PARIS – With the Eiffel Tower standing tall in the background, an arrow was released across a pool of water and landed solidly in the X ring of the target, 70 meters away. Fans were on their feet screaming as Ellison (Chula Vista, Calif.) pumped his fists in the air and hugged his coach.
The World Cup Final, the culmination of the four Archery World Cup stages that features only the top eight athletes per category, was the setting for a hard-fought bronze medal victory for the Olympic silver medalist that was nearly as sweet as gold.
Brady Ellison has had a tough year, starting the 2013 season with a broken draw hand. With only one major individual win this year - at the World Games in Cali - Ellison, seeded fifth, defeated China’s Jianping Zhang before being narrowly edged out of the gold medal race by Olympic Champion Oh Jin Hyek (KOR) in a dramatic give and take semifinals match. Oh went on to win gold over China’s Xiaoxiang Dai.
Ellison faced Korea’s rising star, Lee Seungyun, in the bronze medal match. Ellison recovered from a 0-2 deficit to push two tied sets, followed by a perfect 30, to bring the score to 4-4. A fifth set tie forced a one-arrow shoot off; Korea’s archer shot the first arrow and hit an 8, while Ellison countered with a perfect X to win the bronze medal and a record-setting fourth consecutive spot on the World Cup Final podium in as many years.
Braden Gellenthien (College Station, Tex.) has had an incredibly successful year, winning gold in Shanghai and Wroclaw this World Cup season, and silver in Medellin. Flying to Paris as the defending champion, Gellenthien shot solid scores through his first several matches; 148 to defeat Min Lihong of Korea and 146 to send Italy’s Sergio Pagni to the bronze medal match.
Gellenthien met Denmark’s Martin Damsbo for the gold medal final, and these powerhouse archers kept spectators on their feet. The pair tied on each of the first three ends until Damsbo took a single point lead. Gellenthien tied the score back up at the end of the fifth end, forcing a one-arrow shoot off. Both arrows hit gold, but Damsbo’s 10 was closest to center, clinching the win and the Final title. Pagni won bronze over Dominique Genet of France with a massive point gap.
Erika Jones (Grand Island, Neb.) - world ranked No. 1, new world record holder, champion of the World Cup stage in Shanghai, silver medalist in Medellin and Wroclaw, and individual and mixed team champion at the World Games - has been on fire this season. Jones shot the highest score on the field all day in her first match against France’s wild card entry, Sophie Dodemont. Jones then edged out Seok Ji Hyun of Korea to earn her spot in the gold medal final.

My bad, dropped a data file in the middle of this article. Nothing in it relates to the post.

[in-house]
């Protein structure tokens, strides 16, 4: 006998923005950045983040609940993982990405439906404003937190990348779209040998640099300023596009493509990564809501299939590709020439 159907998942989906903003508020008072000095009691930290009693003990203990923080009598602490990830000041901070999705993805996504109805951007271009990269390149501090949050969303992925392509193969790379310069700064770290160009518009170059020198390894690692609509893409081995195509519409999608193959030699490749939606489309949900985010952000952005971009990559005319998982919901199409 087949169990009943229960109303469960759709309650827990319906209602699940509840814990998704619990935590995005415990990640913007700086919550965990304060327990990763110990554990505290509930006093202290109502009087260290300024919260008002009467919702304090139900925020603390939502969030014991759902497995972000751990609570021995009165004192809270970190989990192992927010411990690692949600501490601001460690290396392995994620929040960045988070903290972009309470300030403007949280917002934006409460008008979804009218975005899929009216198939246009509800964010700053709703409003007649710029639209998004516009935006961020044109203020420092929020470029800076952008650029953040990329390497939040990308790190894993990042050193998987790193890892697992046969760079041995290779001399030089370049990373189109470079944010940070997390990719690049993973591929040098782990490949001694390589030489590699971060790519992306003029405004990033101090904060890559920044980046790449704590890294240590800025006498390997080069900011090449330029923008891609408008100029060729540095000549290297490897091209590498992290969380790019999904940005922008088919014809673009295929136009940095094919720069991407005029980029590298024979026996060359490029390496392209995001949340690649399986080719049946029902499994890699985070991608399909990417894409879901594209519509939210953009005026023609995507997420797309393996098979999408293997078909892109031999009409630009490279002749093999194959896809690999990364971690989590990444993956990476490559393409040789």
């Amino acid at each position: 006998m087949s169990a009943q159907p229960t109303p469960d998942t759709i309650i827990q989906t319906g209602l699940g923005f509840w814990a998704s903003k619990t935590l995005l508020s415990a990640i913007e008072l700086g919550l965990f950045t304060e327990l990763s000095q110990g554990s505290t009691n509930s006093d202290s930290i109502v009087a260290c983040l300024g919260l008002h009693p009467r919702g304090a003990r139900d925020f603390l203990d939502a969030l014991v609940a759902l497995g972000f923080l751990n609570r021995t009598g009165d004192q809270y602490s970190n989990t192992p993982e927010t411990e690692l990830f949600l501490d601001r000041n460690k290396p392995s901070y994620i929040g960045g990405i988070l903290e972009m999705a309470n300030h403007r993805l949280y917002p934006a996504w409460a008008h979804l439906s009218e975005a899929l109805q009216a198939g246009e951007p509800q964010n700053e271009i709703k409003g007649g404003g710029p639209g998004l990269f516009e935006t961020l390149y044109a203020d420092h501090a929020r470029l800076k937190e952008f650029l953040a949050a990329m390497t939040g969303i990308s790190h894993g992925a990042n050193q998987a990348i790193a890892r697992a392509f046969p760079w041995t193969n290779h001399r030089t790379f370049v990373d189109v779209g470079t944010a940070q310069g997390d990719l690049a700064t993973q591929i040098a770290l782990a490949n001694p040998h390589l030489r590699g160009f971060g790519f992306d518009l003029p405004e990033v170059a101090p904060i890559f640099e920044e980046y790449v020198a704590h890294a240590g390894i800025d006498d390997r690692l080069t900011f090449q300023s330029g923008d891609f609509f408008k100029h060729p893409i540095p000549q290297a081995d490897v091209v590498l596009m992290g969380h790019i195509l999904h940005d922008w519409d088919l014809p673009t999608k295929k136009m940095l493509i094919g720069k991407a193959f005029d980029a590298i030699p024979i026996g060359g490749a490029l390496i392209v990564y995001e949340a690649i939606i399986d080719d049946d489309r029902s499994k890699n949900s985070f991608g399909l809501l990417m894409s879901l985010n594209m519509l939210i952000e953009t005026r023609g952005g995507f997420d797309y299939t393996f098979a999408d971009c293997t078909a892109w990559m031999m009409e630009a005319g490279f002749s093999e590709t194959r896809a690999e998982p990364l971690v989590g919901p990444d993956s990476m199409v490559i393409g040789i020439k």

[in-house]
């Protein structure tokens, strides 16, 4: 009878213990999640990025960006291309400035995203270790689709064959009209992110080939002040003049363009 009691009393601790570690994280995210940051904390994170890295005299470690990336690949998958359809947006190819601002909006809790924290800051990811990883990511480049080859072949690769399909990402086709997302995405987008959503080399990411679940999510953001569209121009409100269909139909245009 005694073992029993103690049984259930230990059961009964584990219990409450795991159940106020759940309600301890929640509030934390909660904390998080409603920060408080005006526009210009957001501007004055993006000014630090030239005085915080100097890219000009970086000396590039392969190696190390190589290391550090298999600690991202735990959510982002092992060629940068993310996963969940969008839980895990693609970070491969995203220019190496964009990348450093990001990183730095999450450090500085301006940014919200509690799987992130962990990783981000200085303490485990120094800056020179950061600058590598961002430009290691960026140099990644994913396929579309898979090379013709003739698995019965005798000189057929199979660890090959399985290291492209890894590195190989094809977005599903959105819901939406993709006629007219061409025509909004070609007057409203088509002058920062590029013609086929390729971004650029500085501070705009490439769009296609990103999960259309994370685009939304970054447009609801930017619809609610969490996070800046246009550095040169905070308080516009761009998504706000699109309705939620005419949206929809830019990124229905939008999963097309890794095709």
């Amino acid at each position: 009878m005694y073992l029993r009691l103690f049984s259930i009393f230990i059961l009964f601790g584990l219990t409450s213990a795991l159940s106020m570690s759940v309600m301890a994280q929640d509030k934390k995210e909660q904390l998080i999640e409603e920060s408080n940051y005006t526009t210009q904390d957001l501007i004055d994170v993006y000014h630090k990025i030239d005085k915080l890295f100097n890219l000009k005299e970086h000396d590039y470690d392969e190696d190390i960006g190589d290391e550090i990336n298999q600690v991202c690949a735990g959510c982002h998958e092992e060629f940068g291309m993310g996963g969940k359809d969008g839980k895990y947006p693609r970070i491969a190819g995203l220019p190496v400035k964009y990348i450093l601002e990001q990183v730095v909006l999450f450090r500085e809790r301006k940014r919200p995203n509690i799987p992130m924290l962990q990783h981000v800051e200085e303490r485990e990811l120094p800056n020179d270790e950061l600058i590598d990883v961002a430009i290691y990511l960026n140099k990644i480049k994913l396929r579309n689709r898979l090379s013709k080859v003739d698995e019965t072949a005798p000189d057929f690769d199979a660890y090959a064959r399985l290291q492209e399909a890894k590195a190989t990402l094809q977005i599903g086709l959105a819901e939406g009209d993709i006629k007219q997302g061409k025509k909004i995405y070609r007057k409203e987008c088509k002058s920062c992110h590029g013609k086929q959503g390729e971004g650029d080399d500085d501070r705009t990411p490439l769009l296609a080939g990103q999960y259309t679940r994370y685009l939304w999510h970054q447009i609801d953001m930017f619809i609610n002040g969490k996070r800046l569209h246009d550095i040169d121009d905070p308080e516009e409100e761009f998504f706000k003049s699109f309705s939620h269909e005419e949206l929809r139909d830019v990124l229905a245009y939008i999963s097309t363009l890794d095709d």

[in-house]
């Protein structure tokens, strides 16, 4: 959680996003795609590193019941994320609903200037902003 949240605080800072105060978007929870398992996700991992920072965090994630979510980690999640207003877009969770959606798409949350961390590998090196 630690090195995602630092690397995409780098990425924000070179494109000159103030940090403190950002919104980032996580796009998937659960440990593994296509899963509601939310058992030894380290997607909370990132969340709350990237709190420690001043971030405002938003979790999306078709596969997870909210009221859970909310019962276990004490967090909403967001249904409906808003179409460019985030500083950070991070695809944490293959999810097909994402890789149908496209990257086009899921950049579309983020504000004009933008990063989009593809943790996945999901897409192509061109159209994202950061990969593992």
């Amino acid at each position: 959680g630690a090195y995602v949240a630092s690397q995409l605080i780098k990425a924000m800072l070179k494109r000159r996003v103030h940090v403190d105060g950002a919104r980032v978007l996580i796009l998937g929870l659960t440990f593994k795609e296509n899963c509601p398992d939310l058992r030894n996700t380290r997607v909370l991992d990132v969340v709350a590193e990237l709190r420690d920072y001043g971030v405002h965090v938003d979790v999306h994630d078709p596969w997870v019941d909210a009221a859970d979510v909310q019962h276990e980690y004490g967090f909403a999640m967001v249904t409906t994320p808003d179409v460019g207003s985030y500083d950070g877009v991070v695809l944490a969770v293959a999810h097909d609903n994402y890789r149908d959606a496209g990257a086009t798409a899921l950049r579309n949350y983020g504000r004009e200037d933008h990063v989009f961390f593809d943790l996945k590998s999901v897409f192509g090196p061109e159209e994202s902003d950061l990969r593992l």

In her final match of the day, Jones met Alejandra Usquiano of Colombia, a successful newcomer to the international scene this year. The two matched each other end for end, tying the score through the first twelve arrows. Jones opened the fifth end with a nine and Usquiano seized the advantage with a ten. Each archer followed with a ten and tied the final shot as well, but it was too late for Jones. Usquiano took gold, Jones the silver, while Albina Longinova of Russia won bronze.
Reo Wilde (Pocatello, Idaho), world ranked No. 1, last met France’s Genet in Wroclaw. Historically the stronger performing archer, Wilde was expected to come out on top of his rematch against Genet in the quarterfinals this weekend. Genet, however, proved he had earned his place in the Final, knocking Wilde out of the competition.
Team USA continued to bring home distinct honors with Jones and Gellenthien both named as winners of the Longines Prize for Precision. This award is given to the most precise male and female athletes of the World Cup season, and according to World Archery, is determined by number of 10s shot in individual qualifications and matches as of the 1/16th elimination round.
The highly coveted prize is awarded to compound and recurve archers in alternating years and includes a Longines watch, a trophy and a check for 5,000 Swiss Francs. This year’s winners were Erika Jones and Braden Gellenthien. Jones said she was “happy that the Longines Prize designates me as being the most consistent female compound archer in the world for 2013, but I know there is always room for improvement.”
Visit worldarchery.org for complete results from the World Cup Final.
Up next for Team USA: the World Archery Championships, just a week away in Belek-Antalya, Turkey. Follow live coverage of #WAC2013 on Facebook and Twitter by following @usaarchery and @worldarchery.